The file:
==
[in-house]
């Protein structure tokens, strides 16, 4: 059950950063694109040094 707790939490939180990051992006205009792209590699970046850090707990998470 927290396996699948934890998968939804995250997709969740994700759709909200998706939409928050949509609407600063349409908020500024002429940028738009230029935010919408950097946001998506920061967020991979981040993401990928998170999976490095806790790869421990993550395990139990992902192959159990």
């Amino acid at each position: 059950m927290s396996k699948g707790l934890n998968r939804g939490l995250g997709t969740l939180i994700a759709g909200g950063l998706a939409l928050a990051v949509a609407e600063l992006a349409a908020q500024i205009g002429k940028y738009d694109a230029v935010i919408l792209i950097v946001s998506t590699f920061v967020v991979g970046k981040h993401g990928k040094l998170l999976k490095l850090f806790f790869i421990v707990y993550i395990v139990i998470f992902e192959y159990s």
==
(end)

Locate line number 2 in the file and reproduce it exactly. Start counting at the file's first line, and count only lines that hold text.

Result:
């Protein structure tokens, strides 16, 4: 059950950063694109040094 707790939490939180990051992006205009792209590699970046850090707990998470 927290396996699948934890998968939804995250997709969740994700759709909200998706939409928050949509609407600063349409908020500024002429940028738009230029935010919408950097946001998506920061967020991979981040993401990928998170999976490095806790790869421990993550395990139990992902192959159990």